Glasbiking around- tourist in my own town

After a productive morning’s work I decided that I would take a little jaunt around town, trying out some new and old favourites… an experimental day.

I headed to Babu Bombay Street Kitchen, which is a delightful place full of special Indian street food (and Maaza, a wonderfully pungent mango flavoured drink, which goes down well with dhal and brings back happy memories of India).  I got a lovely take away selection, veg dish of the day and dhal of the day, with tamarind carrot and a roti.  I also used my Swipii card, which is a new Glasgow card which ‘redefines loyalty’ (you use it every time you go to the places which have signed up, and instead of 20 different cards for 20 different places, everything is stored on your little key fob (or your app on our phone), and it give you things you might actually want like ‘learn hindi words’, cookery lessons, free tea/ coffee and even starring in a film!)  I am a sucker for these things, I used to love my student snap fax, but this particular scheme seems both useful and friendly, given that I actually do use quite a few of the places on their list (I’m never going to get my nails done, or buy a comic book, but I do love my Indian food, and supporting local places).

Babu Swipii

Babu Swipii

I was taking this to my hard working husband, who was volunteering at the Glasgow Real Ale festival, and what is the best way to go from Blythswood to Briggait? Bike!  “But Alison, you didn’t bring your bike in today?” I may hear you say… well, that meant I did not have to cycle up the hill and also meant I could try out the new Glasbikes!  I don’t know what they are called, everyone I saw seemed to say a Glasgow Boris Bike, but I had registered for the scheme when I had chatted to the guys at the Glasgow bike show in April, and this was the first time I had got a chance to try one in real life.  

Glasgbike- handy basket for curry delivery!

Glasgbike- handy basket for curry delivery!

I saw 2 people cycling away from the stand in Wellington Street just as I got there, I was worried that there would be none left (but had I glanced at my app beforehand, I would have known the number of bikes available, no need to stress about that). After an initial fumble with the lock it was easy enough, all you do is hold your card against the reader (or use the app on your phone to scan the bike’s QR code), it then gives you the number to unlock the bike lock and away you go!

I am not used to 3 gear bikes, my own bike is a comfort hybrid with 15 gears, which I love to bits even though it is a little heavy.  These bikes are quite light and go with ease, the seats are easy to adjust if you need to, and they come with a stand (I have never got round to putting one on my own bike, so it was kind of a novelty for me when I stopped to be able to use that).  I was off to the Briggait which is pretty easy to get to from Wellington Street, so only a little ride to test it, but great fun.  It was only when I reached a more busy area that I realised that I did not have a helmet.  A mixture of panic and ‘oh, how European I am’ flew through my mind (I have been attuned to too many ‘bike helmet saved my life’ type articles on TV, yet have also spent time in cities like Ghent or Amsterdam where cycling is totally normal and everyone rides without a helmet).  I did feel like a tourist in my own town…especially as the bike bell and gears were so different from my own (turning wheel bike bell, and gears like I imagine are on a motorbike).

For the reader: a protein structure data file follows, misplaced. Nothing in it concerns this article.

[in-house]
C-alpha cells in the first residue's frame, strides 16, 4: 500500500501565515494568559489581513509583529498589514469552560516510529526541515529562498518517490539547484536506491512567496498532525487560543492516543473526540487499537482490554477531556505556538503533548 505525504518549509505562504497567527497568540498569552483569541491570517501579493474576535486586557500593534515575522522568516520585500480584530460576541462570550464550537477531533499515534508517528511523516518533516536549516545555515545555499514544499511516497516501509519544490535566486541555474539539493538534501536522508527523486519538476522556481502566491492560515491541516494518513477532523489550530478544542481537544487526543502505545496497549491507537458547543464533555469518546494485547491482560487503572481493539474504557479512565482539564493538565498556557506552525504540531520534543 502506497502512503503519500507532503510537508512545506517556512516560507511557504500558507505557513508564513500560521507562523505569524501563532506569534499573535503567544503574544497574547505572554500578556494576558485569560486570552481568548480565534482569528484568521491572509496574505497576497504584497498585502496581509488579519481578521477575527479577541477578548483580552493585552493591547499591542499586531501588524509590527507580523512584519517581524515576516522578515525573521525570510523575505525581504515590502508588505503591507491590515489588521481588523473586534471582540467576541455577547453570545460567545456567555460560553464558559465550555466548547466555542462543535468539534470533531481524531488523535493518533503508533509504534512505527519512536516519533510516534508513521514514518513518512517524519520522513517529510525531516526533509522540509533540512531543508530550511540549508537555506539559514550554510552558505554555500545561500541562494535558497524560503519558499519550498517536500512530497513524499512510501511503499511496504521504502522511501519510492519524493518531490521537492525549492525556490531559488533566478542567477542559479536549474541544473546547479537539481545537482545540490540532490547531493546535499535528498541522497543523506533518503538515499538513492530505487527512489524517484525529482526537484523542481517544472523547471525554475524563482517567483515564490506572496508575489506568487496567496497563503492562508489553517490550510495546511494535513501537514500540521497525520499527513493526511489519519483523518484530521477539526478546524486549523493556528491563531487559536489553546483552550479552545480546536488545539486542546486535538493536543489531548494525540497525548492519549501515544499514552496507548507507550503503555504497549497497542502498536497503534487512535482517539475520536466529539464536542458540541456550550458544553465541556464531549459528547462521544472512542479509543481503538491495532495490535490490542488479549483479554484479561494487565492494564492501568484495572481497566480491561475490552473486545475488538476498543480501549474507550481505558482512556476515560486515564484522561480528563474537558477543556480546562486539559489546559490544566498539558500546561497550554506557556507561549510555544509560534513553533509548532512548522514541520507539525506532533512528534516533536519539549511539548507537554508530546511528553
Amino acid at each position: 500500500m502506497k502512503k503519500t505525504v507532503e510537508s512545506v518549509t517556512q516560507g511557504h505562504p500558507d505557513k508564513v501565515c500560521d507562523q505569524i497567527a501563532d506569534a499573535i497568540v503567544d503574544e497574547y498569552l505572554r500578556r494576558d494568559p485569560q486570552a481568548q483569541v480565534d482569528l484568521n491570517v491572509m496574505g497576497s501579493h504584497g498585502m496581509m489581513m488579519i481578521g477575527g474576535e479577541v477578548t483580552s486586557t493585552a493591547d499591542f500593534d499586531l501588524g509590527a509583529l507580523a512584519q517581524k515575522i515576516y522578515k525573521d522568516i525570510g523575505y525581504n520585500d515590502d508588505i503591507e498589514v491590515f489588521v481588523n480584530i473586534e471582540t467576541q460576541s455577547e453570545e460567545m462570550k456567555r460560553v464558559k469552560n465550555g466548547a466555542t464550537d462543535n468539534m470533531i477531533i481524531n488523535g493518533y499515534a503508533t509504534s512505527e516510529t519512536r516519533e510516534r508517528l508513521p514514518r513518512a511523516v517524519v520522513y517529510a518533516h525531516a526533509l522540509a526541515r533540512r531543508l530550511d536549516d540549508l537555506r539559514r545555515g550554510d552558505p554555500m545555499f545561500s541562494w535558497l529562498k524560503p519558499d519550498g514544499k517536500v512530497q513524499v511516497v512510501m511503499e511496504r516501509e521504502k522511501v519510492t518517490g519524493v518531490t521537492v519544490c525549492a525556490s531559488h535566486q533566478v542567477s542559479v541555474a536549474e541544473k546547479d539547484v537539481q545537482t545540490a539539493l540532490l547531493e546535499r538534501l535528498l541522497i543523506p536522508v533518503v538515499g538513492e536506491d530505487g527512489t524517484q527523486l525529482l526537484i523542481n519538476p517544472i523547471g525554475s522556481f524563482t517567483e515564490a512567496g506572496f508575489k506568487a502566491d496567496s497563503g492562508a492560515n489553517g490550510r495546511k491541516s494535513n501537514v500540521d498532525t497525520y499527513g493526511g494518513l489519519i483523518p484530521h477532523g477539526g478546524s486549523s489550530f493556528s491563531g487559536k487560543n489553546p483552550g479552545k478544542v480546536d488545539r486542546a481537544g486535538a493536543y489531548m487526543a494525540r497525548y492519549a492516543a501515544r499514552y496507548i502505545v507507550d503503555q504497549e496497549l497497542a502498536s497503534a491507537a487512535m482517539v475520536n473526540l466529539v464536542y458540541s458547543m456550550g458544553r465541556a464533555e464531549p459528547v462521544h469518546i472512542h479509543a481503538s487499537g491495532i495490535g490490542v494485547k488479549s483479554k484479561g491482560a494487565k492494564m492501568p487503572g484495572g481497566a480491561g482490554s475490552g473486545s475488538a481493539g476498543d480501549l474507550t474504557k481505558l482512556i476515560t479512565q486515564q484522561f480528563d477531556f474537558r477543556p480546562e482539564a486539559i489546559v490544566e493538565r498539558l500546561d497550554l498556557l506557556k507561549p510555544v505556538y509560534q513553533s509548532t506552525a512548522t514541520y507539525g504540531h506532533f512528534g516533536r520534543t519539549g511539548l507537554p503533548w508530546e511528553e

Glasgow bike bell

Glasgow bike bell

The bikes are quite new to the city, I actually felt like a little bit of a tourist attraction myself as when I was stopped at traffic lights I could hear people going “oh, there’s one of they new bikes” (sic), someone even took a photo of me at the lights.  Weird!

At the Briggait my lunch was warmly received; if you have free time this weekend, do go and visit Glasgow’s first real ale festival in 18 years, it is a dramatic architectural setting and a great range of beers, ciders and perry (soft drinks and food are also available).   It is called the giraffe (pronounced Gee-Raff, given the initials Glasgow Real Ale Festival- G: RAF).  The general verdict of the bikes ranged from curiosity to ‘yes I have signed up’.. several folk were quite fascinated by the concept of Glasgow’s latest form of transportation, and a few volunteers had even travelled in on the bikes earlier that day.  The fact that the basket did not move when you turned the wheel also seemed to be a source of amusement.

Bike basket

Bike basket

I sipped my Maaza and enjoyed my meal and lots of chat.. then headed to Queen Street to drop off my bike (same check out process, with the opportunity to leave a comment, should you wish).

Glasbike dock

Glasbike dock

After a whole 5 minutes of cycling I of course deserved a little refreshment (well, it was more to fuel my afternoon’s work actually, but I thought I would go to Tempo Tea Bar, another Swipii place, and try the seasonal special Copacababa- a mango and passion fruit tea with mango bubbles. mmmmmango!).

Fancy bubble tea

Fancy bubble tea

Happy holidays!  I loved the umbrella touch.  Back to work now… happily sipping a piece of tropical drink, after a nice few hours of tourism in my own town.

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2 comments

  1. Leonie Andrews

    It’s good to ‘hear’ from you again. I enjoyed this post and find the swipi card idea very interesting. I experienced something similar in Tokyo recently, although a bit more limited in scope. There you can use your train/bus card to buy items from the ubiquitous station vending machines and some other small shops. A lot handier than fumbling with small coins. Hope something similar comes to my neck of the eoods soon.

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